The industry still continues to operate under old privacy rules, though it's changing -- a change fueled, some believe, by the tension between first-party companies and third parties that use the data.
Alan Chapell, president of Chapell & Associates, who founded the privacy program at Jupiter Research, detailed the tension between privacy and innovation in a presentation at MediaPost's just-concluded Seach Insider Summit.
He discussed concerns about independent third-party companies taking ownership of consumer data to create targeting segments. It turns out there's an imaginary line, which ad networks have been told not to cross, but has been freely crossed by email marketers for the past decade. Apparently, there are different rules for first and third parties. Chapell said this distinction is important because as the industry relies more heavily on demand side platforms (DSPs), the model continues to blur. It's not necessarily an ad network model anymore. In this new model, the advertiser owns a large swath of data, and the DSP some.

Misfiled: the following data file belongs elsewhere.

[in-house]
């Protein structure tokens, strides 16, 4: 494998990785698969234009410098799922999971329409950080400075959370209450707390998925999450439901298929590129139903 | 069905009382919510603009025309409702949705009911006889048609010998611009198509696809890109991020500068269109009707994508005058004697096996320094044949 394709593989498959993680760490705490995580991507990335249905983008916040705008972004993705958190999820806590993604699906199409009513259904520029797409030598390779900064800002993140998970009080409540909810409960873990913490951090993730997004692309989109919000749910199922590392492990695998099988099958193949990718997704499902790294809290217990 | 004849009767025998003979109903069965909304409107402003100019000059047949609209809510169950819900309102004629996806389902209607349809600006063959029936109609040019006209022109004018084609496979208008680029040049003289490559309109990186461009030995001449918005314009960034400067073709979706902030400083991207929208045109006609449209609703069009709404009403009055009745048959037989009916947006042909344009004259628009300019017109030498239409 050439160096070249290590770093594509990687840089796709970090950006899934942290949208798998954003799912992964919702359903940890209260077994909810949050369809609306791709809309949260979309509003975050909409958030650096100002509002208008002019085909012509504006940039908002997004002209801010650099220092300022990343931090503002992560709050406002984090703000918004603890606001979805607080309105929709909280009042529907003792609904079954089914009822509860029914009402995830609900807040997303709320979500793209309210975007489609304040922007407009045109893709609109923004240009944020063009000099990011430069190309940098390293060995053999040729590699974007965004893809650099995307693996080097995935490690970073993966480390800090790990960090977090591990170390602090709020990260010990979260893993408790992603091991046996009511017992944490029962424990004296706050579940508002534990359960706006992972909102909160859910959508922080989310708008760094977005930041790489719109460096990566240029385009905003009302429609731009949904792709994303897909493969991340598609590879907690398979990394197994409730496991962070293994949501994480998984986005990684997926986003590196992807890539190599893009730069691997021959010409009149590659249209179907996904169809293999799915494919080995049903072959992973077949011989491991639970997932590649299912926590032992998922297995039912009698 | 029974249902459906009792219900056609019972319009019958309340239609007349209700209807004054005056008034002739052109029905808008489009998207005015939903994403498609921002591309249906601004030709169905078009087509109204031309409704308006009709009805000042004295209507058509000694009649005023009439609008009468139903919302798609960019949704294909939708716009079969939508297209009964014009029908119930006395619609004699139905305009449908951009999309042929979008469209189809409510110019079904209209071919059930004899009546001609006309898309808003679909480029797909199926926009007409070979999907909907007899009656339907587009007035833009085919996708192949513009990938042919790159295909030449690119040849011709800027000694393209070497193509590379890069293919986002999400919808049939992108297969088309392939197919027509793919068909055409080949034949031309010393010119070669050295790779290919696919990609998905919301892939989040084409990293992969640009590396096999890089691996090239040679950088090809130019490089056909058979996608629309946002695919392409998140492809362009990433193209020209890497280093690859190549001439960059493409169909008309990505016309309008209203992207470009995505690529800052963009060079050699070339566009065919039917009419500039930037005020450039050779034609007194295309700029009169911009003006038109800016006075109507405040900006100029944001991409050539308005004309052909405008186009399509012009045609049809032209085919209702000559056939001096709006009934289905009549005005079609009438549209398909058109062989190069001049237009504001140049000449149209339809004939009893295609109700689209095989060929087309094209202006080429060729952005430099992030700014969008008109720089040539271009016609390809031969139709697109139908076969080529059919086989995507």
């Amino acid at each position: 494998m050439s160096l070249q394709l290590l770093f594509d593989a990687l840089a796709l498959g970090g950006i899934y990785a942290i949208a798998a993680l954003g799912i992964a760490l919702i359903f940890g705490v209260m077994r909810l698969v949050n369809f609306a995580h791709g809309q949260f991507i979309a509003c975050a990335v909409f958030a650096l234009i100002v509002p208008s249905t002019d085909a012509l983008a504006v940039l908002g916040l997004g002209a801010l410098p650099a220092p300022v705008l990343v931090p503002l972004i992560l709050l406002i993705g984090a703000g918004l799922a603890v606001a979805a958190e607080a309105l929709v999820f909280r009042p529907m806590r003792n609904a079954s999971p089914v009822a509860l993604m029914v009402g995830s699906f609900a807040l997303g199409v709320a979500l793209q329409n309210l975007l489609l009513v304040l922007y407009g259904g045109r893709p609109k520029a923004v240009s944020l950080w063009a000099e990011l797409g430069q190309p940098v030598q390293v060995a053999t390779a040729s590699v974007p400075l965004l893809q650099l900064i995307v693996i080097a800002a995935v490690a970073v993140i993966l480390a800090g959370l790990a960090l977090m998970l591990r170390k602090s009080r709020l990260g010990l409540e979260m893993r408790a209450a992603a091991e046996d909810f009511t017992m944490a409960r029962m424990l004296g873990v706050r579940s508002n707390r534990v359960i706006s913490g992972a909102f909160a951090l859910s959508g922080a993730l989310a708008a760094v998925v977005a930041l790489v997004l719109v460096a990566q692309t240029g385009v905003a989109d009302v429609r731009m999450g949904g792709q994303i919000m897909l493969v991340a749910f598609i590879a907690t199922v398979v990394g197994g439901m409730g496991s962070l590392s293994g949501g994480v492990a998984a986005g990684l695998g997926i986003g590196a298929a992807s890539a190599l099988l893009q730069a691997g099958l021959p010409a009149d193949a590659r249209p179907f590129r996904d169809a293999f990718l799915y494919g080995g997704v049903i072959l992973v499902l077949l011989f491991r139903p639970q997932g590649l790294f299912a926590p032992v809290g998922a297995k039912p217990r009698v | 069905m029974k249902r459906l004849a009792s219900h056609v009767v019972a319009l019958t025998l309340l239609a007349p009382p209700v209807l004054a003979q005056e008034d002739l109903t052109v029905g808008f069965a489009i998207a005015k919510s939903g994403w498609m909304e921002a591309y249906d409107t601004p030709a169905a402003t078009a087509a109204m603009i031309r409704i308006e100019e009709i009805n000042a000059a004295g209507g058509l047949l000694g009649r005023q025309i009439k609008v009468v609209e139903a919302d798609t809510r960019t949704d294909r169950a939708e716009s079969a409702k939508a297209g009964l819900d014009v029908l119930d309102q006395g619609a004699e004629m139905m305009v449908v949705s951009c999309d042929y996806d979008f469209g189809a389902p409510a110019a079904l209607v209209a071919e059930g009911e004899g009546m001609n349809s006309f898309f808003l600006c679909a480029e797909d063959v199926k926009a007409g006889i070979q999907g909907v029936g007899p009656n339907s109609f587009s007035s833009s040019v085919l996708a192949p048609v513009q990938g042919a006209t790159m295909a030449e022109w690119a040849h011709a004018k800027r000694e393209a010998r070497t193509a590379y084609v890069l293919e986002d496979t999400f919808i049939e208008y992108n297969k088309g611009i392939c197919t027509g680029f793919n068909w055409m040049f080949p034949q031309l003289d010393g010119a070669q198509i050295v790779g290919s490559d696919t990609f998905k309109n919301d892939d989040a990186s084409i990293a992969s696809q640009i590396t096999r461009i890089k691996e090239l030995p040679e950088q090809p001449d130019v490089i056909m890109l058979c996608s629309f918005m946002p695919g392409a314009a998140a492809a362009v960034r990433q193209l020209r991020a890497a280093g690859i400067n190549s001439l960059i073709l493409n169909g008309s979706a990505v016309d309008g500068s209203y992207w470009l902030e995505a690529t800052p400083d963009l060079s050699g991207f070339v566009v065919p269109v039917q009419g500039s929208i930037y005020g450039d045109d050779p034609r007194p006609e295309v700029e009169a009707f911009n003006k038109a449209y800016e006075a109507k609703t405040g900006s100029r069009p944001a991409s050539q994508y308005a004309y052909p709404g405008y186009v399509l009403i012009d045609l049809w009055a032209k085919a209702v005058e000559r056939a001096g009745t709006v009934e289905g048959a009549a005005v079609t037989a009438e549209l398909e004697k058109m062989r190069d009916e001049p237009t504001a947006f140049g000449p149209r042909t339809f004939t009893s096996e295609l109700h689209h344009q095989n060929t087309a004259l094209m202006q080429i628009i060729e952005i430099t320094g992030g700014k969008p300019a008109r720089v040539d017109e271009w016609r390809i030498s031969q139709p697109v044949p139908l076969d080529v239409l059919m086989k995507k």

The transition from an "audience creation" to an "advertiser enablement" model supported by DSPs and search engine marketers require a change in thinking. Chapell gave an example, pointing to the Facebook Like button. Do Facebook Like buttons have the right to collect data as if it were a first party storing data? It's a different concept than what the industry has seen in the past, he said.
This presents a real question: Does Facebook own the data, the third-party application company, or the advertiser? Similarly, does the search engine own search intent data, search engine marketer, or the advertiser?
Chapell said under the guise of protecting privacy, Facebook doesn't think third parties should be allowed to use the data, which is a way to protect its closed-loop network.